Last fall, Legit Reviews showed the world the first images of a new prototype OCZ heatsink that was internally known as the ‘V-12′. This cooler has since been renamed the Vindicator for marketing purposes and is already on the market for about US $55 for that that are looking for an aftermarket air cooling solution for their processor. The heat sink has undergone a few changes since our original story published last year, but OCZ Technology has informed us the updated cooling fan and lower heat sink have only helped performance. Other than a few changes here and there the overall appearance is the same and the Vindicator still uses the six U-Shaped heat pipes to help get the heat away from the processor. The OCZ Vindicator CPU cooler is compatible with AMD 754/939/AM2 and Intel LGA775 CPU sockets, so if you have one of those processors you are in luck!
The OCZ Vindicator comes in a nice plastic box with a handle on top that looks like it belongs on a store shelf. The one bad thing about this packaging is that the heat sink is easily damaged due to it as you can see the bottom fins are bent in the image above. OCZ is aware of this situation and is working on a ‘fin guard’ that will protect the fins from getting bent together. OCZ sent out another cooler for us to use and just like the first one it had damaged cooling fins.
Once I took the Vindicator out of the box, I quickly found out just how massive this heat sink is when I sat it next to the OCZ Tempest. The OCZ Vindicator has 23 sets of pure aluminum fins that are pressed onto the six copper heat pipes to make up what is known as the high-stacked fin array. The Vindicator stands at 110mm(L) x 110mm(W) x 150mm(H), but remember that the fan does add an additional 25mm to the width of whatever side of the cooler that it is mounted to.
The fan that OCZ uses is a 120mm 3-pin black fan that is held onto the cooler with a pair of wire retention clips. The fan is of a low-noise design (18.5 dBA) and has an airflow rating of 40CFM at 1,000RPM. When I checked the fan speed in the BIOS the 120mm fan was observed to be running 1,050-1,065 RPM’s which is on par with the advertised fan speeds. The fan is nearly silent and while this is good for noise levels, I hope that it won’t impact cooling performance.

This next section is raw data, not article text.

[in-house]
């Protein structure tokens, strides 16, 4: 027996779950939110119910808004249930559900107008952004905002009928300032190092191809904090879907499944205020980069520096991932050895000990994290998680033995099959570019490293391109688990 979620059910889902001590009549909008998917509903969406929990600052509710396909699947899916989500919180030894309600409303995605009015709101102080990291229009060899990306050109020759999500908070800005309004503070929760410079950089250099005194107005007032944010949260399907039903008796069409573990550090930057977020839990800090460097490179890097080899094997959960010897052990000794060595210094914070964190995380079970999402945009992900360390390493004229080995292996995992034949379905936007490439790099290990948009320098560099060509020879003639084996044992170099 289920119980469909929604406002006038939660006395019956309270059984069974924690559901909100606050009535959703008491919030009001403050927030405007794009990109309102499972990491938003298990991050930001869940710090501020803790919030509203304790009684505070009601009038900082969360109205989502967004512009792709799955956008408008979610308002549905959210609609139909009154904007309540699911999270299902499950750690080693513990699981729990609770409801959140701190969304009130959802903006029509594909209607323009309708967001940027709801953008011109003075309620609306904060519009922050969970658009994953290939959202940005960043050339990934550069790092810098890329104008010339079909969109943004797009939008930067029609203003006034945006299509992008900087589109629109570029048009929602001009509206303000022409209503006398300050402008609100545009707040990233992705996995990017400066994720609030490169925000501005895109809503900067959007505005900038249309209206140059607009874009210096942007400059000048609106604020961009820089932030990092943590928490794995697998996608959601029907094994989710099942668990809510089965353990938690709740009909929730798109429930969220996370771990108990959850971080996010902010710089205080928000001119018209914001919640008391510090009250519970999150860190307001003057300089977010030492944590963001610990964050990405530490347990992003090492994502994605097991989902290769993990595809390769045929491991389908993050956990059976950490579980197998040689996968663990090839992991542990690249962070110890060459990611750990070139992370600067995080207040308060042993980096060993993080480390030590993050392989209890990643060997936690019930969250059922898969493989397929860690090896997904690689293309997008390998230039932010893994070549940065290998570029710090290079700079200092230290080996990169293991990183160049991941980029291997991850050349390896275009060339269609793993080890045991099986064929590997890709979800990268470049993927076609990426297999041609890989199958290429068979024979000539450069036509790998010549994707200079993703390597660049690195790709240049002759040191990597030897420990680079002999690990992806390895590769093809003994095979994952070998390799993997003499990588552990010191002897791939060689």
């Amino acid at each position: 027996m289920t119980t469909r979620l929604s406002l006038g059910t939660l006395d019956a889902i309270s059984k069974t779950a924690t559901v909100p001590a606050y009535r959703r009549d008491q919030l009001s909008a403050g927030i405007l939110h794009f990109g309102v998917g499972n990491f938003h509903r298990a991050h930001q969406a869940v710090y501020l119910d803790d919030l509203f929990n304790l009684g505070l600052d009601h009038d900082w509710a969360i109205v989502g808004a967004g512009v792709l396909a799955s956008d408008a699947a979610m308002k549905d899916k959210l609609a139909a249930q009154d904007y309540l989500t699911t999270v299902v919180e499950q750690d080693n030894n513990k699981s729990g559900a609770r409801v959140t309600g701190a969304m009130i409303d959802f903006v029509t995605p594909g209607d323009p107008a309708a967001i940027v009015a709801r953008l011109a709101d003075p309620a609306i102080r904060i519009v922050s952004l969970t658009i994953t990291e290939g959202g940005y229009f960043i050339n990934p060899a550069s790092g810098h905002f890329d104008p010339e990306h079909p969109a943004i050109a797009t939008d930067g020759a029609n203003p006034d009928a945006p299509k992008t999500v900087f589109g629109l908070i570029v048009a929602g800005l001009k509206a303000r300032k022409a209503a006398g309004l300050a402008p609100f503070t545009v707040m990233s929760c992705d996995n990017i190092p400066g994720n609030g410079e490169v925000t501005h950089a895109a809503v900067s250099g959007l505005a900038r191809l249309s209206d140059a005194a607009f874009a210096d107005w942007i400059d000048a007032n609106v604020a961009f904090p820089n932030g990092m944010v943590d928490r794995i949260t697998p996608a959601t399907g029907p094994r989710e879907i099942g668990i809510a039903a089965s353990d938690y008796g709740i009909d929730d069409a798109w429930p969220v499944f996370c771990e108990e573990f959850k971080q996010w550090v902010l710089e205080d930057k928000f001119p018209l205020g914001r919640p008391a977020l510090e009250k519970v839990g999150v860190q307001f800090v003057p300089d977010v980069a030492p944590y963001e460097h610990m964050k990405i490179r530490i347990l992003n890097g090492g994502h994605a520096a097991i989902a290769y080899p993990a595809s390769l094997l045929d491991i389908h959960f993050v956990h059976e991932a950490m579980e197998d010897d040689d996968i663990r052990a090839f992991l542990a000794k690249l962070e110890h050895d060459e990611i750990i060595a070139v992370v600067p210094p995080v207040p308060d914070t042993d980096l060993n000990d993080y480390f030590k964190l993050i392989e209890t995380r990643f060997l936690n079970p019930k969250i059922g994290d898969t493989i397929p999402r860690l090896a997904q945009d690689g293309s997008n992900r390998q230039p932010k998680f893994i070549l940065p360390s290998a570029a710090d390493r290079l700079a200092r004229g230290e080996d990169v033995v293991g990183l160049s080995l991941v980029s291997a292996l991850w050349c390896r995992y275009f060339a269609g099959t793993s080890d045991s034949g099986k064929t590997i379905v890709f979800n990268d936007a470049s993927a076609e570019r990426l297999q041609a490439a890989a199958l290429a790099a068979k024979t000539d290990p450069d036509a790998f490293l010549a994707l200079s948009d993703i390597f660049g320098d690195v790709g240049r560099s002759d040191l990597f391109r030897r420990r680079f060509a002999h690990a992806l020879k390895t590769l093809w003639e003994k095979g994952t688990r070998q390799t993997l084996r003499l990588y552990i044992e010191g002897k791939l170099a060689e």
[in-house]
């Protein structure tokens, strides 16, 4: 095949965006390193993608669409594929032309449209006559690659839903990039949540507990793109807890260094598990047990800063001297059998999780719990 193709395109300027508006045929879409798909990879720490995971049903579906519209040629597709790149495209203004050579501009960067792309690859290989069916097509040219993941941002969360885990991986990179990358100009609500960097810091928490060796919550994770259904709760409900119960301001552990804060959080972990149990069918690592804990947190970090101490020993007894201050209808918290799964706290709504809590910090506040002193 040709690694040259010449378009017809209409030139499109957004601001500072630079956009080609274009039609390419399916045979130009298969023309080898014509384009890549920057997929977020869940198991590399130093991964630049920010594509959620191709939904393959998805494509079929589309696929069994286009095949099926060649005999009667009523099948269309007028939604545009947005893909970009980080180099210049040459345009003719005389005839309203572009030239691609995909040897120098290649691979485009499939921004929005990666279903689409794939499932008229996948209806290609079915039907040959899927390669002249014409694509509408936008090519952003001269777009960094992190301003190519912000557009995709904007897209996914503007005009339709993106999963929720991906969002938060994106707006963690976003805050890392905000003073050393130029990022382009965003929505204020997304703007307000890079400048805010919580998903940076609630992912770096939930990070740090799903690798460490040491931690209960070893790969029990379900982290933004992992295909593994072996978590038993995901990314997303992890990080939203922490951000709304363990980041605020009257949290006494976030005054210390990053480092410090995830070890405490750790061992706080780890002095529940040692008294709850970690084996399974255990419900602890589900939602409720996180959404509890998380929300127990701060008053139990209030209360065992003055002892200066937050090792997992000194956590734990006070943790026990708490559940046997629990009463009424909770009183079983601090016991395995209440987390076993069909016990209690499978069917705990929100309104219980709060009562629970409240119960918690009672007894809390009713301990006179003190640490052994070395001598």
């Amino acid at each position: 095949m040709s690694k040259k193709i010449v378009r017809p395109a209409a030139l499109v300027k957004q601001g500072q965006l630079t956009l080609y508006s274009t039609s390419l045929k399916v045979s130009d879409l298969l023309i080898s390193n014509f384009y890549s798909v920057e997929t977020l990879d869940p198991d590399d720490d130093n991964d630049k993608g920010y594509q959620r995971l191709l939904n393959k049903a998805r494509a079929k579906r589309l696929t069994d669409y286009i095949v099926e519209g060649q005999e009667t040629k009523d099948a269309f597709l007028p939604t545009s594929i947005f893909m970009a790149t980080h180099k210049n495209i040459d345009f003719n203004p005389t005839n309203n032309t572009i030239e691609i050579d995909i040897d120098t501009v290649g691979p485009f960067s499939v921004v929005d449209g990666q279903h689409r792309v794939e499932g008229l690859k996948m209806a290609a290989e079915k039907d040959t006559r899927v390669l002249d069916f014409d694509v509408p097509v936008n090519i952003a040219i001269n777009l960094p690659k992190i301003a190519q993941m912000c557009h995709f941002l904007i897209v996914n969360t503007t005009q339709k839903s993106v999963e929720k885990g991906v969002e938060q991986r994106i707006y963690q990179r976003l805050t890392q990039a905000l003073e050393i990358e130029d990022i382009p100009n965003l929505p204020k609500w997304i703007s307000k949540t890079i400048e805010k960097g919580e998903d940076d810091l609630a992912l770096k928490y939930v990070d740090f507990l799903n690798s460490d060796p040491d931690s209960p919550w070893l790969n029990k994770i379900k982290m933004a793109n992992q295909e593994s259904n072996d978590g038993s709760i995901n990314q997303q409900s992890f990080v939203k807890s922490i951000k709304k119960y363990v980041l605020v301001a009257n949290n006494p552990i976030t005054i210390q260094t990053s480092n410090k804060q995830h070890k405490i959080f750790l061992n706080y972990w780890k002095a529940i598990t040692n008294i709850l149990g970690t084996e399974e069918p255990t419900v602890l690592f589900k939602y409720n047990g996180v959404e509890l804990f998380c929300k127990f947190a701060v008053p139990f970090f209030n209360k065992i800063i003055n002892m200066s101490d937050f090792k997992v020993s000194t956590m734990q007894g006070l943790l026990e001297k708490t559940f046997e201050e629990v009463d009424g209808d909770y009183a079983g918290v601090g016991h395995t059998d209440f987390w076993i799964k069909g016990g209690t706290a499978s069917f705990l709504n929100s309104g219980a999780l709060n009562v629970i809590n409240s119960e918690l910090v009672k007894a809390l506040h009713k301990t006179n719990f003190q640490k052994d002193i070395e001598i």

One of the features that stood out to me when I looked over the cooler is the fact that the cooling fins have enough space between them to actually see the copper heat pipe between each fin. This means that the cooling fins are gapped far apart, albeit this is something I haven’t seen much as most coolers are jam packed with fins. The other thing I couldn’t tell is if the cooling fins were actually adhered to the copper heat pipes by anything other than pressure. There was no sign of solder (like on the OCZ Tempest) or adhesive (like the Thermaltake Big Thyphoon VX) to hold them in place and aide in better contact with the heat pipes.
Flipping the Vindicator over it can be seen that installing the OCZ Vindicator CPU Cooler is just like installing the Intel retail box fan as it uses the same retention mechanisms. This is a nice touch and makes for quick and simple installation. The base of the heat sink was flat and had a nice finish, but a few machine marks could be seen and felt on the bottom.
Let’s take a look at the test system that we will be testing the Vindicator on!